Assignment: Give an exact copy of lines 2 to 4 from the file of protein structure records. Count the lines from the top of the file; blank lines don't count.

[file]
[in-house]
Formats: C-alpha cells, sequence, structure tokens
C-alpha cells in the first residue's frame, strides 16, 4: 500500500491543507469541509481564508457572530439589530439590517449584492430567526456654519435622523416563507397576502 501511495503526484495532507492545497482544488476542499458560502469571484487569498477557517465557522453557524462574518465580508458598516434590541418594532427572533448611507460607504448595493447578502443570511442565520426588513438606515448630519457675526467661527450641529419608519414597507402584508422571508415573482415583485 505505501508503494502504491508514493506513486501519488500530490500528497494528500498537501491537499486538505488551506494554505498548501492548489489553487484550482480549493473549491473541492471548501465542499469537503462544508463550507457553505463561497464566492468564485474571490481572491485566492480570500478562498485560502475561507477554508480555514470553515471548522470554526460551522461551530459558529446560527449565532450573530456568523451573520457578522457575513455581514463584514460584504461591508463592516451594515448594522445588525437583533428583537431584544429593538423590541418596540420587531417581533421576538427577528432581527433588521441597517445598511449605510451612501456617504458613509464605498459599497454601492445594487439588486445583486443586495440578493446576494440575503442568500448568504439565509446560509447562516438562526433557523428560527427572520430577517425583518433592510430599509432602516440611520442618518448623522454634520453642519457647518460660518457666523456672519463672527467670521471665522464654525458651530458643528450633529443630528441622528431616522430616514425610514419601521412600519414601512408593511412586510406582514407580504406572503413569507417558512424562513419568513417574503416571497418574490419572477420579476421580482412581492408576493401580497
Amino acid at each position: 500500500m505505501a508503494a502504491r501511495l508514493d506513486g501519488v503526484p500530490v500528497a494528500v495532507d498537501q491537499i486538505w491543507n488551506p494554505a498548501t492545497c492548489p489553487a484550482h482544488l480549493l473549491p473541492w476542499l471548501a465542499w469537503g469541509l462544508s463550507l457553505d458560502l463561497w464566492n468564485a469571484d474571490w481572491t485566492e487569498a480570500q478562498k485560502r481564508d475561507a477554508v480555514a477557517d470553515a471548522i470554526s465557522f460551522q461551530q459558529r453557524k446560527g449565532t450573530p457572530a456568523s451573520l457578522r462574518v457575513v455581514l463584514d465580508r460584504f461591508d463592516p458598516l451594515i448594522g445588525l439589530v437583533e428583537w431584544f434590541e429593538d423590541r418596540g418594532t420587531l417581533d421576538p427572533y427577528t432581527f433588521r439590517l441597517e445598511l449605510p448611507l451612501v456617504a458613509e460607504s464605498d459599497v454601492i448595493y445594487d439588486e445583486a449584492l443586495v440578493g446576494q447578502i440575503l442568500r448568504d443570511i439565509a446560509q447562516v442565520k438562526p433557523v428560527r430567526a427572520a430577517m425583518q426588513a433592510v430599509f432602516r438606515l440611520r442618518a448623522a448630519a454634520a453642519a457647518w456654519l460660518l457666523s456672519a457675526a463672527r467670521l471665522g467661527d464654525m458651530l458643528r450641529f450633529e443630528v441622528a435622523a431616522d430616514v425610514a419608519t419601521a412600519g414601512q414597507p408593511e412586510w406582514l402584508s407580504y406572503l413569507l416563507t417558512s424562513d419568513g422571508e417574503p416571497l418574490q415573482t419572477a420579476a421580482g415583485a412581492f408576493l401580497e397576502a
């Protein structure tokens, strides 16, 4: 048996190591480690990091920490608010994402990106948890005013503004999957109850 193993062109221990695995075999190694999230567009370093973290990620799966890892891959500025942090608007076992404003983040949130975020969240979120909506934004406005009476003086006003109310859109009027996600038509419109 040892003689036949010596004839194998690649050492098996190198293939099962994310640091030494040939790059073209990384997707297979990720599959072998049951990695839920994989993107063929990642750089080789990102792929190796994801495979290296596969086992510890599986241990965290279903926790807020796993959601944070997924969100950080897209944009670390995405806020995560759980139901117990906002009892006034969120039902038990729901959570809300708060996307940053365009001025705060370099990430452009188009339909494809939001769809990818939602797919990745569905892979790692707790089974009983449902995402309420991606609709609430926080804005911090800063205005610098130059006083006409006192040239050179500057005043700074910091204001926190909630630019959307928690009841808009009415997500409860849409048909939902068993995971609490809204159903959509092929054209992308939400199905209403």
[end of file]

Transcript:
Formats: C-alpha cells, sequence, structure tokens
C-alpha cells in the first residue's frame, strides 16, 4: 500500500491543507469541509481564508457572530439589530439590517449584492430567526456654519435622523416563507397576502 501511495503526484495532507492545497482544488476542499458560502469571484487569498477557517465557522453557524462574518465580508458598516434590541418594532427572533448611507460607504448595493447578502443570511442565520426588513438606515448630519457675526467661527450641529419608519414597507402584508422571508415573482415583485 505505501508503494502504491508514493506513486501519488500530490500528497494528500498537501491537499486538505488551506494554505498548501492548489489553487484550482480549493473549491473541492471548501465542499469537503462544508463550507457553505463561497464566492468564485474571490481572491485566492480570500478562498485560502475561507477554508480555514470553515471548522470554526460551522461551530459558529446560527449565532450573530456568523451573520457578522457575513455581514463584514460584504461591508463592516451594515448594522445588525437583533428583537431584544429593538423590541418596540420587531417581533421576538427577528432581527433588521441597517445598511449605510451612501456617504458613509464605498459599497454601492445594487439588486445583486443586495440578493446576494440575503442568500448568504439565509446560509447562516438562526433557523428560527427572520430577517425583518433592510430599509432602516440611520442618518448623522454634520453642519457647518460660518457666523456672519463672527467670521471665522464654525458651530458643528450633529443630528441622528431616522430616514425610514419601521412600519414601512408593511412586510406582514407580504406572503413569507417558512424562513419568513417574503416571497418574490419572477420579476421580482412581492408576493401580497
Amino acid at each position: 500500500m505505501a508503494a502504491r501511495l508514493d506513486g501519488v503526484p500530490v500528497a494528500v495532507d498537501q491537499i486538505w491543507n488551506p494554505a498548501t492545497c492548489p489553487a484550482h482544488l480549493l473549491p473541492w476542499l471548501a465542499w469537503g469541509l462544508s463550507l457553505d458560502l463561497w464566492n468564485a469571484d474571490w481572491t485566492e487569498a480570500q478562498k485560502r481564508d475561507a477554508v480555514a477557517d470553515a471548522i470554526s465557522f460551522q461551530q459558529r453557524k446560527g449565532t450573530p457572530a456568523s451573520l457578522r462574518v457575513v455581514l463584514d465580508r460584504f461591508d463592516p458598516l451594515i448594522g445588525l439589530v437583533e428583537w431584544f434590541e429593538d423590541r418596540g418594532t420587531l417581533d421576538p427572533y427577528t432581527f433588521r439590517l441597517e445598511l449605510p448611507l451612501v456617504a458613509e460607504s464605498d459599497v454601492i448595493y445594487d439588486e445583486a449584492l443586495v440578493g446576494q447578502i440575503l442568500r448568504d443570511i439565509a446560509q447562516v442565520k438562526p433557523v428560527r430567526a427572520a430577517m425583518q426588513a433592510v430599509f432602516r438606515l440611520r442618518a448623522a448630519a454634520a453642519a457647518w456654519l460660518l457666523s456672519a457675526a463672527r467670521l471665522g467661527d464654525m458651530l458643528r450641529f450633529e443630528v441622528a435622523a431616522d430616514v425610514a419608519t419601521a412600519g414601512q414597507p408593511e412586510w406582514l402584508s407580504y406572503l413569507l416563507t417558512s424562513d419568513g422571508e417574503p416571497l418574490q415573482t419572477a420579476a421580482g415583485a412581492f408576493l401580497e397576502a